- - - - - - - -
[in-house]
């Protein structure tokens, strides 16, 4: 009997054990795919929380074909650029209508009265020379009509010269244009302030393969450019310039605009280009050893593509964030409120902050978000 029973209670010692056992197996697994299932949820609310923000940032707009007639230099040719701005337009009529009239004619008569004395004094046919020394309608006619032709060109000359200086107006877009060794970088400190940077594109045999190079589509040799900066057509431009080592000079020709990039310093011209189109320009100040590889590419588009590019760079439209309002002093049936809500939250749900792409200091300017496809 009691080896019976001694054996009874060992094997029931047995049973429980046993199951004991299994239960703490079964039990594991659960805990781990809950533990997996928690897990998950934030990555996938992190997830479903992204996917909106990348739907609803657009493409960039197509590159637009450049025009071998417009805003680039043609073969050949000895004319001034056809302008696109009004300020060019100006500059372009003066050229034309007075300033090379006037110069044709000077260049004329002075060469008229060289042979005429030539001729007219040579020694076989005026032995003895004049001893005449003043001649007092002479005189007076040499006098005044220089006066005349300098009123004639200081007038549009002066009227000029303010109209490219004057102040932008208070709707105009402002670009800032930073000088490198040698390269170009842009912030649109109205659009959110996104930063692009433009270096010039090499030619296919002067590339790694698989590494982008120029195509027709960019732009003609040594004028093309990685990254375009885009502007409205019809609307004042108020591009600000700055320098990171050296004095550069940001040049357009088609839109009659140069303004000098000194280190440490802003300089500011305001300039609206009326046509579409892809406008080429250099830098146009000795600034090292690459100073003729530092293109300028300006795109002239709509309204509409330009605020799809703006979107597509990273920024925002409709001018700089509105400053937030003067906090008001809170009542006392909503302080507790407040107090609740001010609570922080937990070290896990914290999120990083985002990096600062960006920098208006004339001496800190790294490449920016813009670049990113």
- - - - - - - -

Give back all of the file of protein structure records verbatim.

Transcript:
[in-house]
């Protein structure tokens, strides 16, 4: 009997054990795919929380074909650029209508009265020379009509010269244009302030393969450019310039605009280009050893593509964030409120902050978000 029973209670010692056992197996697994299932949820609310923000940032707009007639230099040719701005337009009529009239004619008569004395004094046919020394309608006619032709060109000359200086107006877009060794970088400190940077594109045999190079589509040799900066057509431009080592000079020709990039310093011209189109320009100040590889590419588009590019760079439209309002002093049936809500939250749900792409200091300017496809 009691080896019976001694054996009874060992094997029931047995049973429980046993199951004991299994239960703490079964039990594991659960805990781990809950533990997996928690897990998950934030990555996938992190997830479903992204996917909106990348739907609803657009493409960039197509590159637009450049025009071998417009805003680039043609073969050949000895004319001034056809302008696109009004300020060019100006500059372009003066050229034309007075300033090379006037110069044709000077260049004329002075060469008229060289042979005429030539001729007219040579020694076989005026032995003895004049001893005449003043001649007092002479005189007076040499006098005044220089006066005349300098009123004639200081007038549009002066009227000029303010109209490219004057102040932008208070709707105009402002670009800032930073000088490198040698390269170009842009912030649109109205659009959110996104930063692009433009270096010039090499030619296919002067590339790694698989590494982008120029195509027709960019732009003609040594004028093309990685990254375009885009502007409205019809609307004042108020591009600000700055320098990171050296004095550069940001040049357009088609839109009659140069303004000098000194280190440490802003300089500011305001300039609206009326046509579409892809406008080429250099830098146009000795600034090292690459100073003729530092293109300028300006795109002239709509309204509409330009605020799809703006979107597509990273920024925002409709001018700089509105400053937030003067906090008001809170009542006392909503302080507790407040107090609740001010609570922080937990070290896990914290999120990083985002990096600062960006920098208006004339001496800190790294490449920016813009670049990113």